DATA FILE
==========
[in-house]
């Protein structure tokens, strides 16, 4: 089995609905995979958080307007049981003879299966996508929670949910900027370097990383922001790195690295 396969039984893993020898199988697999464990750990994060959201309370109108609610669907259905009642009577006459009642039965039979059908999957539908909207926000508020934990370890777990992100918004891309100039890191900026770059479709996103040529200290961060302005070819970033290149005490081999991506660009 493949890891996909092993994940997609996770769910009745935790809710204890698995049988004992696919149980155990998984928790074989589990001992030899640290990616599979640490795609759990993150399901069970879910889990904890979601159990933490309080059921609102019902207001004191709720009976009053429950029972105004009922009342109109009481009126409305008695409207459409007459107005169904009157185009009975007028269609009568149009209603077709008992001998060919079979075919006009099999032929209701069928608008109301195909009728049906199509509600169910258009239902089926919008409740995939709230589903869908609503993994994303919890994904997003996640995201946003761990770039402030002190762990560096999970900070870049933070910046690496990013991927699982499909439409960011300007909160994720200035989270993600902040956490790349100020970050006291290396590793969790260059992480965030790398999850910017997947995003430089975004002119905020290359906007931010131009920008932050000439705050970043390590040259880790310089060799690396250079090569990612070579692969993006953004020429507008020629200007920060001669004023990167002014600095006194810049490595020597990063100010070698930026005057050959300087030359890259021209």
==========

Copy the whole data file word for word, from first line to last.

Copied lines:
[in-house]
């Protein structure tokens, strides 16, 4: 089995609905995979958080307007049981003879299966996508929670949910900027370097990383922001790195690295 396969039984893993020898199988697999464990750990994060959201309370109108609610669907259905009642009577006459009642039965039979059908999957539908909207926000508020934990370890777990992100918004891309100039890191900026770059479709996103040529200290961060302005070819970033290149005490081999991506660009 493949890891996909092993994940997609996770769910009745935790809710204890698995049988004992696919149980155990998984928790074989589990001992030899640290990616599979640490795609759990993150399901069970879910889990904890979601159990933490309080059921609102019902207001004191709720009976009053429950029972105004009922009342109109009481009126409305008695409207459409007459107005169904009157185009009975007028269609009568149009209603077709008992001998060919079979075919006009099999032929209701069928608008109301195909009728049906199509509600169910258009239902089926919008409740995939709230589903869908609503993994994303919890994904997003996640995201946003761990770039402030002190762990560096999970900070870049933070910046690496990013991927699982499909439409960011300007909160994720200035989270993600902040956490790349100020970050006291290396590793969790260059992480965030790398999850910017997947995003430089975004002119905020290359906007931010131009920008932050000439705050970043390590040259880790310089060799690396250079090569990612070579692969993006953004020429507008020629200007920060001669004023990167002014600095006194810049490595020597990063100010070698930026005057050959300087030359890259021209």